I don’t know about you, but there’s this near paralyzing fear comes when I think about true authenticity. You know those thoughts that bombard us when we start to grow in relationships with others. If people only knew the things I’ve done in my past, my shortcomings as a spouse or my failure as a parent, my sin based in my insecurities, but the Christian community has a unique answer to all of these hesitations. As Christians, we have the opportunity to present not a persona but our authentic selves to others in our small group, but we can only be truly authentic with each other and even the outside world through a deep belief in the Gospel because the Gospel reminds us that Jesus is fully and completely bore our sin because Jesus bore our sin, we can live in the freedom of being in right standing with God.
We can day by day live with the full knowledge that we are the righteousness of Christ untainted by sin and welcomed into the family of God and amazingly even today when you and I sin and we will, we can know that Jesus bore that sin as well. The Bible has a picture of this authentic transparency. It’s found in James 5:16 where he says, therefore, confess your sins to one another and pray for one another so that you may be healed and this verse is transparency at its best. It’s the picture of someone who convinced the limitless grace and promise forgiveness of Jesus confesses their sin. They lay themselves open and bear before others. Not expecting shame and guilt, but expecting healing. Our naturally reaction to sin is to run and hide in the darkness, but the power of the gospel frees us to come out into the light.
The work of Jesus makes confession and repentance more beautiful than burdensome. We can truly share that below the line of shame because we already know that we are so broken that Jesus had to die for us, but we also know that were so loved that he was willing to die for us. So how do we do this with our small group? Let me give you five tips for being truly authentic with your small group.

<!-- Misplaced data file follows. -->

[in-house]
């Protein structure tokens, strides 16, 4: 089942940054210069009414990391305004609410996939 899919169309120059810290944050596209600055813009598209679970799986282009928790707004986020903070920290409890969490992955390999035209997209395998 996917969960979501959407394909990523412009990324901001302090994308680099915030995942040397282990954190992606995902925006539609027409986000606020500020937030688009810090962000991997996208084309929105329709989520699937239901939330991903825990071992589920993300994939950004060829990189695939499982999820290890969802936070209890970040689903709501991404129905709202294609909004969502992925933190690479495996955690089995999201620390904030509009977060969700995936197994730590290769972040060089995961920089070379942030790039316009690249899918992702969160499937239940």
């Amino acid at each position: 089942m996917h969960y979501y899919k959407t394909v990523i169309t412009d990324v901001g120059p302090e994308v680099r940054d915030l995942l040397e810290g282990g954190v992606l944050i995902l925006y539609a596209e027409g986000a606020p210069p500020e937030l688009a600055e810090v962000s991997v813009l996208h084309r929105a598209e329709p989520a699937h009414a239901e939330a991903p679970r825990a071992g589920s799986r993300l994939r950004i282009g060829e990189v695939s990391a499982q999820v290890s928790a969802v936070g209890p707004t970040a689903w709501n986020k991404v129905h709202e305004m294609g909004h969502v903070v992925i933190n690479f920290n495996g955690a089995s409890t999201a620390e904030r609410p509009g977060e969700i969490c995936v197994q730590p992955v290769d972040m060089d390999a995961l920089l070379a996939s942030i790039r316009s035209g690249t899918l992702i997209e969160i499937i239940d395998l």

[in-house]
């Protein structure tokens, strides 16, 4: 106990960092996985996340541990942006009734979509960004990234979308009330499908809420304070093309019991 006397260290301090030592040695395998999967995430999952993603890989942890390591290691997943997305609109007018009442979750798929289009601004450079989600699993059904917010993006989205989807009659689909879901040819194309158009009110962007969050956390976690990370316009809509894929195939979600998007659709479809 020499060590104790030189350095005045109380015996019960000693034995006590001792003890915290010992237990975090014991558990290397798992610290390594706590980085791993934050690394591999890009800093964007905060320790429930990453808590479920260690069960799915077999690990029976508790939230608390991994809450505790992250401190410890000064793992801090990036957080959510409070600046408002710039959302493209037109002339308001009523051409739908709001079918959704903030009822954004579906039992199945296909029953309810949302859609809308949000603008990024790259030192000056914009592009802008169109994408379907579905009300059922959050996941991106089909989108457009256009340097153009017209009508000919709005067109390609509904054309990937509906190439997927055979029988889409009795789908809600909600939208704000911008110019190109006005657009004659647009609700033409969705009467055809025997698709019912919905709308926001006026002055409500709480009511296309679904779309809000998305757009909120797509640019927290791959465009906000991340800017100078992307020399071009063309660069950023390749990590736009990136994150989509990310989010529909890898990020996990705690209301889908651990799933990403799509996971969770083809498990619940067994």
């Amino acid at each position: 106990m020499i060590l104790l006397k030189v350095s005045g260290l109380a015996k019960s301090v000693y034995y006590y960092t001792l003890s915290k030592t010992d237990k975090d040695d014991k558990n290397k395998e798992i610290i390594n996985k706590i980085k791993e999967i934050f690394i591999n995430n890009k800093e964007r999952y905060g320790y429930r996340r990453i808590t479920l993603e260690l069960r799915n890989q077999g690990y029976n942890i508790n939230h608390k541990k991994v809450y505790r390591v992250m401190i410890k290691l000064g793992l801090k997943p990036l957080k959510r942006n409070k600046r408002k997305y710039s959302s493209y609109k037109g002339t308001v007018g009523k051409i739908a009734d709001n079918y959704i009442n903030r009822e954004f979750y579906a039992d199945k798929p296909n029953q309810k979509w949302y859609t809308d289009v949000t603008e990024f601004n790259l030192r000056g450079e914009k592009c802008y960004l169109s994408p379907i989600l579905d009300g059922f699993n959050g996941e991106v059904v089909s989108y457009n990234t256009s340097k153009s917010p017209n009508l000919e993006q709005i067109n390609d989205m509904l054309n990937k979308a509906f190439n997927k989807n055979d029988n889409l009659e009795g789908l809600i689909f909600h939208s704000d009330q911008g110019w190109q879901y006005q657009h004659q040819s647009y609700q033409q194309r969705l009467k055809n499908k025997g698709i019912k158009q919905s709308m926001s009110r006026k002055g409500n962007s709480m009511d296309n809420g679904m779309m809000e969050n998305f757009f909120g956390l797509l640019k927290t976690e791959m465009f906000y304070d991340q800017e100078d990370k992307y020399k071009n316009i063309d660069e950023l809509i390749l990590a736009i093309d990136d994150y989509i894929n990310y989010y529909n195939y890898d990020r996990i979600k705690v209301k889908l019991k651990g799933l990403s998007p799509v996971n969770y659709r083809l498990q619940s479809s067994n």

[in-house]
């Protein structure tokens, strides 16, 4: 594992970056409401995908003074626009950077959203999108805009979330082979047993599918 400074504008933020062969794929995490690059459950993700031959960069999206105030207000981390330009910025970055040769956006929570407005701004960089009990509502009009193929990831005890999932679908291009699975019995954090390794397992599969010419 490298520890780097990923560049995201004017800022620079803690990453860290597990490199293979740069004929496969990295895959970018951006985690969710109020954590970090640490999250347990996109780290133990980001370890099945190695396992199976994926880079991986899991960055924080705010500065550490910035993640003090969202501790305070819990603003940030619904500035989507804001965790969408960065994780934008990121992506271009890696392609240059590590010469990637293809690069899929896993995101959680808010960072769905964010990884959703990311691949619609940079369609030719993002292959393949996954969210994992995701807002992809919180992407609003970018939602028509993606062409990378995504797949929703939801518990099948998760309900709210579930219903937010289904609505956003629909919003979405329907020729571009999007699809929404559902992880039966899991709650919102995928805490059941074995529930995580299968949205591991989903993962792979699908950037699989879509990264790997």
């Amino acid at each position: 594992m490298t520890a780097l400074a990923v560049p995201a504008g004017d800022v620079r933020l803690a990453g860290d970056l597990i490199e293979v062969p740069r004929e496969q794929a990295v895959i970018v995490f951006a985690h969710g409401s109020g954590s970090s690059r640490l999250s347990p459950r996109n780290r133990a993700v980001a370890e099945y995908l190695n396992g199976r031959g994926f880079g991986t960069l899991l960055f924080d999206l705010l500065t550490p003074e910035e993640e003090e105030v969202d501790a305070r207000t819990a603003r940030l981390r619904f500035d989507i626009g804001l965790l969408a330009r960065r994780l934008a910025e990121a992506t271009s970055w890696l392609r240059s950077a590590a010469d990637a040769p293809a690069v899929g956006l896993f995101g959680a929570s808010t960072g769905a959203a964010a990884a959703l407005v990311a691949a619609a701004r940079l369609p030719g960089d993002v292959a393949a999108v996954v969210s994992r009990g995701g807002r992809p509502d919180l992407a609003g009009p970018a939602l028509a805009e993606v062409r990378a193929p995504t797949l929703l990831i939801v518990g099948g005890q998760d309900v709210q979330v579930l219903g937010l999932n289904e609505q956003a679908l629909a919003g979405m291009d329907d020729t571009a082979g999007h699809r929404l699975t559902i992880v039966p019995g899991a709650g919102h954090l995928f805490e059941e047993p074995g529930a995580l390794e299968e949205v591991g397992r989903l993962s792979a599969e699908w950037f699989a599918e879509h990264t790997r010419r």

First, be willing to go first. You know, a good practice of facilitation is usually ask a question and then wait for others to jump in before you give the answer, but there may be times where you want to go first, share something from your life and set the example for others in your group.
Two, be prepared before the group meeting. Go through the study know the question so you can know those opportunities where you might be able to share something from your life and kind of help set that example for the rest of the group to follow.
Number three, know you should ease into the personal questions. Sometimes we can go there too fast, especially if this is a new group. It’s going to take some time for them to jail before they’re ready to completely open, open themselves up to the people around them.
Number four, keep the focus on Jesus and grace. Continue to point the group back to the message of the cross. Authenticity will come when we think about that amazing love that Christ has for us by laying down his life for our sin. So always point the group back to Jesus and grace.
And then number five, make prayer integral part of the group experience. You know, sometimes we can forget about the prayer time or kind of rushed through it, but really prayer sets the stage for true authenticity and healing in our group. So following those five practices will lead to the kind of authenticity that brings healing and grace to your group members.